Lack of regulation found in au pair industry


A lack of regulation in the au pair industry has stirred concerns abroad, according to a recent article in the Daily Telegraph.

University of Technology Sydney researchers are interviewing the 10,000 au pairs currently working in Australia with the aim of recommending a “best practice” model for the growing sector.

With spending a summer abroad as an au pair fast becoming as popular for Irish students as a J1 visa, there is no such equivalent to the endless structures in place to control the J1 process.

In Ireland, commonly used websites such as do exist in which families can source an au pair. However, most are hired on a handshake arrangement involving board, food and an allowance in return for childcare and light housekeeping duties making regulation of the industry incredibly difficult and arguably impossible

Rebecca Wynne-Walsh, a student from Trinity College Dublin spent two months working as an au pair in Northern Spain in 2015 and described how she met her family through “a friend of a friend”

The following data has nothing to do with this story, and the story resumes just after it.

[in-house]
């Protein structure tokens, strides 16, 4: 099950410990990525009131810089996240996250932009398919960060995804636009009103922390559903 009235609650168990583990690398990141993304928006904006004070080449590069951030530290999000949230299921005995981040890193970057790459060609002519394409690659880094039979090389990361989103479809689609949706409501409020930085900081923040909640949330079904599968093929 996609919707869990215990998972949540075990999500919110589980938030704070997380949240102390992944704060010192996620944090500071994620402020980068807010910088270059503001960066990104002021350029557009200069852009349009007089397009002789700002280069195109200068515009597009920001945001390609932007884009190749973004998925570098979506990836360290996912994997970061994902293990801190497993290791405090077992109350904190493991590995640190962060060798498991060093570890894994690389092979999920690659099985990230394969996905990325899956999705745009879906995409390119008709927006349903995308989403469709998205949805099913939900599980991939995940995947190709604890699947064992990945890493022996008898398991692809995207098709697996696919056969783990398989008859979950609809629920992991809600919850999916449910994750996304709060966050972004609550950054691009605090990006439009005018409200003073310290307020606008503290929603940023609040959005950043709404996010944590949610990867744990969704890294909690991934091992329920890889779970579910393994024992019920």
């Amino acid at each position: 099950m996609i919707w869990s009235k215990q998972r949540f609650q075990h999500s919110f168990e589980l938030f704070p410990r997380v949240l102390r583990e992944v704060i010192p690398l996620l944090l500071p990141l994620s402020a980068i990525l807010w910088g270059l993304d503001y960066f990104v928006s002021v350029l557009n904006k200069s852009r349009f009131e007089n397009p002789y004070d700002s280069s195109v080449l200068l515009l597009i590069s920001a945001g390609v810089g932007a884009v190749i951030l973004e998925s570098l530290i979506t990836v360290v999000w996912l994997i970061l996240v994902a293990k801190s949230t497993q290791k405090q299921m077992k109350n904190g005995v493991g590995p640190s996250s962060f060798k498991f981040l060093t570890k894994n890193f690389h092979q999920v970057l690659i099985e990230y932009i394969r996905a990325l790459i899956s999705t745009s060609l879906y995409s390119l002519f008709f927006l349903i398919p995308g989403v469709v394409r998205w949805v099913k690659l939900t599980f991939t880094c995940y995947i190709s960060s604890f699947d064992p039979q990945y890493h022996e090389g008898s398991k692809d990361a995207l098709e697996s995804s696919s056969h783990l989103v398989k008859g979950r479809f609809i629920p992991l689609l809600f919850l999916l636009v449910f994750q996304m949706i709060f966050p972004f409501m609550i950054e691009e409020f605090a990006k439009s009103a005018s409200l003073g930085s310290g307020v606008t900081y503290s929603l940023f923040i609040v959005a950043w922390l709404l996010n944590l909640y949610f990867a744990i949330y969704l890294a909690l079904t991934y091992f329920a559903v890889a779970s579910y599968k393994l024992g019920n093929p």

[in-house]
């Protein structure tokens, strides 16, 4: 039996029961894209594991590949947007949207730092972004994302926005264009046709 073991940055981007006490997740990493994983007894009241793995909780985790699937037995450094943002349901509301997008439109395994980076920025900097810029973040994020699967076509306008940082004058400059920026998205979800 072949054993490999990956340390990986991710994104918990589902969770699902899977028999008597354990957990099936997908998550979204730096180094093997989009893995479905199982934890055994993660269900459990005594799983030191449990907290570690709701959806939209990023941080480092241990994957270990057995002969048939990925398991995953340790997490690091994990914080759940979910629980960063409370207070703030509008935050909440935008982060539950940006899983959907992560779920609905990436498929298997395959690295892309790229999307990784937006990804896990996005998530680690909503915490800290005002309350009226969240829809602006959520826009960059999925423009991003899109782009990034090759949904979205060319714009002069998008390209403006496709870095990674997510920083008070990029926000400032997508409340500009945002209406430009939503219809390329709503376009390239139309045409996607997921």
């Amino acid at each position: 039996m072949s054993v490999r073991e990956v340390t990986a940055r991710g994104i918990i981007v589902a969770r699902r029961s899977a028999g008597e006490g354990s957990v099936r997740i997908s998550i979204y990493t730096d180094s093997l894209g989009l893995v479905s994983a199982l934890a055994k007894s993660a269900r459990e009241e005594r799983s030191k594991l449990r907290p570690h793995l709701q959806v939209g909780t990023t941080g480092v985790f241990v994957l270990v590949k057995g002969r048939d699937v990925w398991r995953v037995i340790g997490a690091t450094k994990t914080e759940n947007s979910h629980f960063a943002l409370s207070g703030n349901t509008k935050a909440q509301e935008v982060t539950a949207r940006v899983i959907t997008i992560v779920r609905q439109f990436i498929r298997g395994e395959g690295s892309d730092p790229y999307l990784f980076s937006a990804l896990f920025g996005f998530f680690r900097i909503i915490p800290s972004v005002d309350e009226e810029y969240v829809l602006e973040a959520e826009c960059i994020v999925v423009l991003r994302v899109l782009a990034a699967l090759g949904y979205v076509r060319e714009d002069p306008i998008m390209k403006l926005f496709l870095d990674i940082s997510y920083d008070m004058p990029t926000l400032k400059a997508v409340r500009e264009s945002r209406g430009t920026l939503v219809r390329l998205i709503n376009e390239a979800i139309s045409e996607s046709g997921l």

“It was a really great experience, I was lucky to find a family that I got along with from the start.”

Wynne-Walsh, who established her agreement through messaging site Whatsapp, felt that regulating would be of no benefit.

“I think regulations would be incredibly hard to implement because there are already official avenues such as aupairworld that exist, yet, I became an au pair through a friend of a friend who was looking for an aupair and actually had a better experience than some of those I met who had gone through the official website,” said Wynne-Walsh. “I don’t know how you can regulate it because there is only so much you can do to know how the au pair will get on with the family.”

In contrast, DCU student Fionnuala Walsh went through the aupairworld website and said she was able to review family applications before committing. She felt that the organisation was a good idea but it depended on each individual.

“An organisation would be a good idea if you were worried about safety or maybe if it was your first time working abroad. If they had a proper vetting service it would make au pairs feel more secure.”

Rachael Kellegher

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